Speaking out


I posted this on the Idea Board in the library’s Teen Room, because I felt like some of us could use that reminder this wee.

Libraries are supposed to be neutral spaces, and for a long time I wanted my blog to be a neutral space, too. I welcome all thoughtful, open discussion, but in the past I haven’t written about anything that could be deemed controversial. I can’t believe I live in a country where respecting the humanity and rights of others can now be considered controversial.

If you don’t want to read this anymore, feel free to unsubscribe. But I’m done with staying quiet about things that bother me at the risk of offending others. I am saddened and scared by the hateful acts that have taken place all over the country — in schools, on buses, in parks, at several college campuses — since November 9. Muslims being threatened and having their hijabs torn from their heads. Latinx, black, and Asian American people being told to go back where they came from. Swastikas graffitied near campus Hillel houses. A lynching group chat sent to African-American students at the University of PennsylvaniaGay couples being told they’ll burn in hell. My friends, my family, so many people I care about are being attacked. My teens at the library are being attacked. What does it say to them when so many adults in their country voted for someone who wants to strip them of their rights, who sees them as less than human, whether because of their race, gender, religion, sexual orientation, or (in most cases) a combination of these?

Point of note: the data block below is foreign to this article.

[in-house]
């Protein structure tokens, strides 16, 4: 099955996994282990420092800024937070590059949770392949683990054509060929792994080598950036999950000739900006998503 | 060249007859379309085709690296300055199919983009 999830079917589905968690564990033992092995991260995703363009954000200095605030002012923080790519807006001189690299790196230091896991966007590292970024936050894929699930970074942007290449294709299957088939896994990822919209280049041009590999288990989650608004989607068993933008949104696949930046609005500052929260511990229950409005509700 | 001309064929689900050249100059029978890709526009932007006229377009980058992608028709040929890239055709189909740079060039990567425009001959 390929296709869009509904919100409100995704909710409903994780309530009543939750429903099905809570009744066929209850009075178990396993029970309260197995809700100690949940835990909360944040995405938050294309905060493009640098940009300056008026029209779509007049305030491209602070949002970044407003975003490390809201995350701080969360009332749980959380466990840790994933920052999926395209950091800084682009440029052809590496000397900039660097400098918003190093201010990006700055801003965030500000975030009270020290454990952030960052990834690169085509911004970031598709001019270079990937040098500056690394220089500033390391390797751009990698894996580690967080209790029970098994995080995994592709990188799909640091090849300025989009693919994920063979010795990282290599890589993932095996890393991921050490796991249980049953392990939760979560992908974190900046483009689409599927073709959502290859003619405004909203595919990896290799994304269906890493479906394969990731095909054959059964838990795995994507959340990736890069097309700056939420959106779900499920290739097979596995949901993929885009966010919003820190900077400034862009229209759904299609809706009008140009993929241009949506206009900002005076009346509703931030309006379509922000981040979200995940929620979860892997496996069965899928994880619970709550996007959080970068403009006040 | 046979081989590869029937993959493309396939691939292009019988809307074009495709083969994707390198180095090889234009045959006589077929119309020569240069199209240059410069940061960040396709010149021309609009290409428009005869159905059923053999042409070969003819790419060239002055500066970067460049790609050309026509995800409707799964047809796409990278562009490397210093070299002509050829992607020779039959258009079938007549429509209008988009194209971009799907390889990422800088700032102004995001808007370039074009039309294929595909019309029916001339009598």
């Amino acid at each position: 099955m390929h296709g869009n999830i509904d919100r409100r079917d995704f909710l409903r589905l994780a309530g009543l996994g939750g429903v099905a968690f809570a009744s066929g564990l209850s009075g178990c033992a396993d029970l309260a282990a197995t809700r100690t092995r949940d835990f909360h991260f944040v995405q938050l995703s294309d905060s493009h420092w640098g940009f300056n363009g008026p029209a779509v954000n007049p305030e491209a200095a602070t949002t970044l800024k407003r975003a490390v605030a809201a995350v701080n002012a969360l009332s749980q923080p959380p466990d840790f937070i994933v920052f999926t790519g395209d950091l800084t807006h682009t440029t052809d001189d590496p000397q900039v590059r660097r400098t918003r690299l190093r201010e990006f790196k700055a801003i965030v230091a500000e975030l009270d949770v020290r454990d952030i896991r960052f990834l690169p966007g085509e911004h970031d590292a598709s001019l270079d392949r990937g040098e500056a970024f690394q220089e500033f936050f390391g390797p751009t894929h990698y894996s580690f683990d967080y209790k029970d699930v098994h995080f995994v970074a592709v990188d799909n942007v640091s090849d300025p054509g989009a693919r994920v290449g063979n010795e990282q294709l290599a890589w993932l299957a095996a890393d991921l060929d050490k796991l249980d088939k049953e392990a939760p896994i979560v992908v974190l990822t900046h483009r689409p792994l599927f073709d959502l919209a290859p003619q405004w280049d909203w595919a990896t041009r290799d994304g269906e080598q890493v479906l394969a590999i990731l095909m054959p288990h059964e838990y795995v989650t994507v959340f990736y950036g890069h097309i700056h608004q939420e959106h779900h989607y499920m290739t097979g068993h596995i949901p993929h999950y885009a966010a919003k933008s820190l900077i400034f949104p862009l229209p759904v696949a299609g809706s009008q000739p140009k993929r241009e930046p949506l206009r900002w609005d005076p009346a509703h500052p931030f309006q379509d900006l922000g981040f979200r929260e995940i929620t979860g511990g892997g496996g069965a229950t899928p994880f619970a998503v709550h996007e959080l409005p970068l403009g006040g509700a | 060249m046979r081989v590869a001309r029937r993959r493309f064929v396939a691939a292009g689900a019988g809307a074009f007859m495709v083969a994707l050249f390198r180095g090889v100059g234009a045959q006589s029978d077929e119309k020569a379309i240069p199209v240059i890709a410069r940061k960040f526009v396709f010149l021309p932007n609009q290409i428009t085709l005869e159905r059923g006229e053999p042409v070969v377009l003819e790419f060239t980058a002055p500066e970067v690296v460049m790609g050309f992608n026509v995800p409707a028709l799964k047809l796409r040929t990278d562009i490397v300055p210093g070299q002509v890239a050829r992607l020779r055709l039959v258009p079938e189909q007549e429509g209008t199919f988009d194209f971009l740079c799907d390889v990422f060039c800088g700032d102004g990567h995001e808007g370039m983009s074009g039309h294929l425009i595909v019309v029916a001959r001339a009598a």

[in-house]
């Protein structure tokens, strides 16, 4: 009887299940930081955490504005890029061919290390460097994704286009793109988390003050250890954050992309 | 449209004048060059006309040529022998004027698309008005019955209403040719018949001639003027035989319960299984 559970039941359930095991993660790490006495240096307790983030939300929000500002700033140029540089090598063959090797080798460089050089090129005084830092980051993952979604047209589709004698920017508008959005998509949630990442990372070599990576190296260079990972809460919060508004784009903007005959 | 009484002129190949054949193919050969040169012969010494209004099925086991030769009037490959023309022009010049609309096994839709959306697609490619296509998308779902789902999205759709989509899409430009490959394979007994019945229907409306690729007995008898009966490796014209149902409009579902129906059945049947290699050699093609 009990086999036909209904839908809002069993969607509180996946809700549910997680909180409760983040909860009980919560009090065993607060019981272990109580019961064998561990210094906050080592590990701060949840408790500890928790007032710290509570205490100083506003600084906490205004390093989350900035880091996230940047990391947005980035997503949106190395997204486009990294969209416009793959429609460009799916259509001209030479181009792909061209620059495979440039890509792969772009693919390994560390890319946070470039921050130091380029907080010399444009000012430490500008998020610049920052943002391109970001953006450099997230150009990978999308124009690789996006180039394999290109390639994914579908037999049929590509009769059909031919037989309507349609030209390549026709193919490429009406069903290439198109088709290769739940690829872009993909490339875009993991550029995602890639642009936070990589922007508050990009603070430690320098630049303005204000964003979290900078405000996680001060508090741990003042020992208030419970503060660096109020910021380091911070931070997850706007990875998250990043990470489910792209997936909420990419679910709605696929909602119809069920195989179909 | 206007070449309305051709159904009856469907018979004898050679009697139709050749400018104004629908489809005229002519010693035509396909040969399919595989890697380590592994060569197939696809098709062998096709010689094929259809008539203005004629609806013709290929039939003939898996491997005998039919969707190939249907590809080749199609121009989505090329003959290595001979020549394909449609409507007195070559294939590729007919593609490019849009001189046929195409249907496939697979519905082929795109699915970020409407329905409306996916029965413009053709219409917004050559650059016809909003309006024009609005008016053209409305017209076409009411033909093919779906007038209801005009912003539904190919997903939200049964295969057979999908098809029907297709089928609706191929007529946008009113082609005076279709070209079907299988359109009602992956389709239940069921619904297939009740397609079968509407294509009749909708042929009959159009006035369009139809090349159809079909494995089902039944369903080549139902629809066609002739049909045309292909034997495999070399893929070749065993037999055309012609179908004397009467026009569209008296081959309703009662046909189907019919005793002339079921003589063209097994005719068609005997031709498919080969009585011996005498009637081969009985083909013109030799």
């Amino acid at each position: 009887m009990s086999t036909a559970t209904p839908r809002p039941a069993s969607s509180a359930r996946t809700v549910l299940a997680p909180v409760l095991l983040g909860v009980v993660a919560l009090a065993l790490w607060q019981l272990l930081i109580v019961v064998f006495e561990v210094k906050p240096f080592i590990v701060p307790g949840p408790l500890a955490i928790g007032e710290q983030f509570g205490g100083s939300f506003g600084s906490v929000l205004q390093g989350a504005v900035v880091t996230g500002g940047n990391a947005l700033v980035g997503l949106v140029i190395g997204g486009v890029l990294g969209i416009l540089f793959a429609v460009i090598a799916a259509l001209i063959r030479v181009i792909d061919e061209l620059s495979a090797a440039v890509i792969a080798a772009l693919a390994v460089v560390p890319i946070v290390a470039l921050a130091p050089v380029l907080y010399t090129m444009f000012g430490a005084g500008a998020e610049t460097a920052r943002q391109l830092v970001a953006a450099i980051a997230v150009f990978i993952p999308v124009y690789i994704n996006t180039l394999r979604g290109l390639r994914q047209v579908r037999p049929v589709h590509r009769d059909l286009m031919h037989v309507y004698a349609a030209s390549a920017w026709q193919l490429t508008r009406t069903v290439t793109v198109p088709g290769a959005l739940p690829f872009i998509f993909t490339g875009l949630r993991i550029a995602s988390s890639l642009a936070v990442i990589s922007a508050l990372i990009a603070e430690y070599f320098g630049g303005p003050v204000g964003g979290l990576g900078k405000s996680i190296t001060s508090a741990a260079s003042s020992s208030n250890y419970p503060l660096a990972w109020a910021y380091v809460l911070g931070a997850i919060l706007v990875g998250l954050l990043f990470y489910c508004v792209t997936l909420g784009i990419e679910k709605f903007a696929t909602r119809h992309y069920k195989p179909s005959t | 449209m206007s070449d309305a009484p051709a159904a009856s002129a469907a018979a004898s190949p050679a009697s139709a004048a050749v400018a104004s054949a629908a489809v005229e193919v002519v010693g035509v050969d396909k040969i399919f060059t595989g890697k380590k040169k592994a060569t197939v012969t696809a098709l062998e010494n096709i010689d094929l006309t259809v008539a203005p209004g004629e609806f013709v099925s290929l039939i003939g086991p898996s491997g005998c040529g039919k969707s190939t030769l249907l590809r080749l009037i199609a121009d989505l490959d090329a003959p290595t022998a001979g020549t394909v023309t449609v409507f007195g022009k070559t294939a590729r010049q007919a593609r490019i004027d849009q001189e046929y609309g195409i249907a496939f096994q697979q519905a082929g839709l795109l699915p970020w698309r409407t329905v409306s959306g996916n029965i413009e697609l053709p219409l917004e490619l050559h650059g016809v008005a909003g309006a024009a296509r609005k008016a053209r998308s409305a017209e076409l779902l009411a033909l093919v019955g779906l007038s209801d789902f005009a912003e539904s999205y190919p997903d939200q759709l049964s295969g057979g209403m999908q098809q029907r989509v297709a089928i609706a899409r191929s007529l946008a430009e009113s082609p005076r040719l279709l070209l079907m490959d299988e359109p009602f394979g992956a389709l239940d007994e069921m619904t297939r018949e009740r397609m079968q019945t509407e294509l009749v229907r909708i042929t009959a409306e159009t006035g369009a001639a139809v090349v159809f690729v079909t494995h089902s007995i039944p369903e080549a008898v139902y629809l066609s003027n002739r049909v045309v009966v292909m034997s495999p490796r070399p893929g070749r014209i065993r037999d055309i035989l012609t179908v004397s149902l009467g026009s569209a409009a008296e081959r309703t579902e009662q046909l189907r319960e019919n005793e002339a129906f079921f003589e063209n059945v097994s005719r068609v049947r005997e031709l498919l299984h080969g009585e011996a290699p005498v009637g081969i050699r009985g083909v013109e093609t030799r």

There are those who say our president-elect was a performer, that he said all the horrible things he said (ban Muslims, build a wall, “law and order,” “grab them by the p***y,” etc.) to get votes. Ignoring for the moment that that is a deplorable way to gain support, let’s consider the repercussions of this. We now have an elected official who has normalized discriminatory language and actions. Neither he nor any of the leaders who back him made any kind of public statement denouncing this behavior until a 60 Minutes interview aired five days after he was elected. And he said he was surprised by these acts of violence, when his campaign rhetoric fostered this hate. In his speech on November 9, Trump talked about working to unify the country, yet he doesn’t even call out the deplorable behavior his campaign condoned. By electing him, this country has condoned and normalized extreme acts of hate.

I have never been more saddened, more scared, or more ashamed of my white privilege. No, I didn’t vote for this, but maybe I didn’t do enough to stop it. Maybe if I’d been more open about how alarmed I was by this campaign, if I’d been more willing to risk offending people whose opinions differed from my own, if I’d been another voice speaking out instead of just liking and sharing posts while the brave posters subjected themselves to Internet trolls… I don’t know. Probably it wouldn’t have made a difference. But maybe it would have.

I’m still not allowed to talk politics at work. But I will fiercely defend the rights of all my patrons, and I will do everything I can to foster a welcoming environment. I will be there for my teens, to listen, to give them books that may help them through hard times, to provide game nights and craft nights and other programs that can serve as much-needed distractions.

And what I cannot say, but hope they’ll understand: “I’m sorry. You deserve better. And I will fight for you.”

Stay safe, everybody.


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